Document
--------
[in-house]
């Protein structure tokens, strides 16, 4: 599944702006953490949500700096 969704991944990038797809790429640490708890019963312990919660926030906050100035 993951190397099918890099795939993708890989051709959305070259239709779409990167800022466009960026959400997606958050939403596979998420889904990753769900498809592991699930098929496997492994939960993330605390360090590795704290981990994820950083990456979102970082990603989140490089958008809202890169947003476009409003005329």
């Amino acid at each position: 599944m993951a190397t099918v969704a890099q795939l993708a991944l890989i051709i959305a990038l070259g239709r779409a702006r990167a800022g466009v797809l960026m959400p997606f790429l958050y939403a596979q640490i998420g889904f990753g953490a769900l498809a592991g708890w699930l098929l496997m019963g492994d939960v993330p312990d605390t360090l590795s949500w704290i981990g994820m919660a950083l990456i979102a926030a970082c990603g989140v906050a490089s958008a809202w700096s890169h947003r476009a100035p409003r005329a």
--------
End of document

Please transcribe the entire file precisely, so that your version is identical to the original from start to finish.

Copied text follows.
[in-house]
């Protein structure tokens, strides 16, 4: 599944702006953490949500700096 969704991944990038797809790429640490708890019963312990919660926030906050100035 993951190397099918890099795939993708890989051709959305070259239709779409990167800022466009960026959400997606958050939403596979998420889904990753769900498809592991699930098929496997492994939960993330605390360090590795704290981990994820950083990456979102970082990603989140490089958008809202890169947003476009409003005329």
């Amino acid at each position: 599944m993951a190397t099918v969704a890099q795939l993708a991944l890989i051709i959305a990038l070259g239709r779409a702006r990167a800022g466009v797809l960026m959400p997606f790429l958050y939403a596979q640490i998420g889904f990753g953490a769900l498809a592991g708890w699930l098929l496997m019963g492994d939960v993330p312990d605390t360090l590795s949500w704290i981990g994820m919660a950083l990456i979102a926030a970082c990603g989140v906050a490089s958008a809202w700096s890169h947003r476009a100035p409003r005329a």